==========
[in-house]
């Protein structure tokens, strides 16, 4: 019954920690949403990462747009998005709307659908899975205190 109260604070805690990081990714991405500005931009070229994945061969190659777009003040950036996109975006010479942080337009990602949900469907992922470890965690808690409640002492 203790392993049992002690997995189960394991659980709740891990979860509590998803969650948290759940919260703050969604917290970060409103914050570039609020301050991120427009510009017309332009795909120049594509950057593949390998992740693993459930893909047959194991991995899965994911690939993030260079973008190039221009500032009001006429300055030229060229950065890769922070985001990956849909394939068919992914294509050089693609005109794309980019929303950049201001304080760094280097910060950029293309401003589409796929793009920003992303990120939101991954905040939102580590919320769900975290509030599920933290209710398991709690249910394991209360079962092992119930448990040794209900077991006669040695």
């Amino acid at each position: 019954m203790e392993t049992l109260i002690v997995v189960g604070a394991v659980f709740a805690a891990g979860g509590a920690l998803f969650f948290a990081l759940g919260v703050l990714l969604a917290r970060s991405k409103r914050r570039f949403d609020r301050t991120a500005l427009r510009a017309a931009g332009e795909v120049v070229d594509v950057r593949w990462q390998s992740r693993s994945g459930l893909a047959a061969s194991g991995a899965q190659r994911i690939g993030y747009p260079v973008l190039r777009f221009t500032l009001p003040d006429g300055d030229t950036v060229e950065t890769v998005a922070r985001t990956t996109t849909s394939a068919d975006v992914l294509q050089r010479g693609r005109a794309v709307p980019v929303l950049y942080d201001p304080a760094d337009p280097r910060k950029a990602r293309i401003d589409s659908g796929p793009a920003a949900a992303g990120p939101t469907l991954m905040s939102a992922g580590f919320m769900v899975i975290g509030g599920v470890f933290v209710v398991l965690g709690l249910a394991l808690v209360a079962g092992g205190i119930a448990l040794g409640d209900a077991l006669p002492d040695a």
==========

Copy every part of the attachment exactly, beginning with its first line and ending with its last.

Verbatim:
[in-house]
């Protein structure tokens, strides 16, 4: 019954920690949403990462747009998005709307659908899975205190 109260604070805690990081990714991405500005931009070229994945061969190659777009003040950036996109975006010479942080337009990602949900469907992922470890965690808690409640002492 203790392993049992002690997995189960394991659980709740891990979860509590998803969650948290759940919260703050969604917290970060409103914050570039609020301050991120427009510009017309332009795909120049594509950057593949390998992740693993459930893909047959194991991995899965994911690939993030260079973008190039221009500032009001006429300055030229060229950065890769922070985001990956849909394939068919992914294509050089693609005109794309980019929303950049201001304080760094280097910060950029293309401003589409796929793009920003992303990120939101991954905040939102580590919320769900975290509030599920933290209710398991709690249910394991209360079962092992119930448990040794209900077991006669040695």
């Amino acid at each position: 019954m203790e392993t049992l109260i002690v997995v189960g604070a394991v659980f709740a805690a891990g979860g509590a920690l998803f969650f948290a990081l759940g919260v703050l990714l969604a917290r970060s991405k409103r914050r570039f949403d609020r301050t991120a500005l427009r510009a017309a931009g332009e795909v120049v070229d594509v950057r593949w990462q390998s992740r693993s994945g459930l893909a047959a061969s194991g991995a899965q190659r994911i690939g993030y747009p260079v973008l190039r777009f221009t500032l009001p003040d006429g300055d030229t950036v060229e950065t890769v998005a922070r985001t990956t996109t849909s394939a068919d975006v992914l294509q050089r010479g693609r005109a794309v709307p980019v929303l950049y942080d201001p304080a760094d337009p280097r910060k950029a990602r293309i401003d589409s659908g796929p793009a920003a949900a992303g990120p939101t469907l991954m905040s939102a992922g580590f919320m769900v899975i975290g509030g599920v470890f933290v209710v398991l965690g709690l249910a394991l808690v209360a079962g092992g205190i119930a448990l040794g409640d209900a077991l006669p002492d040695a």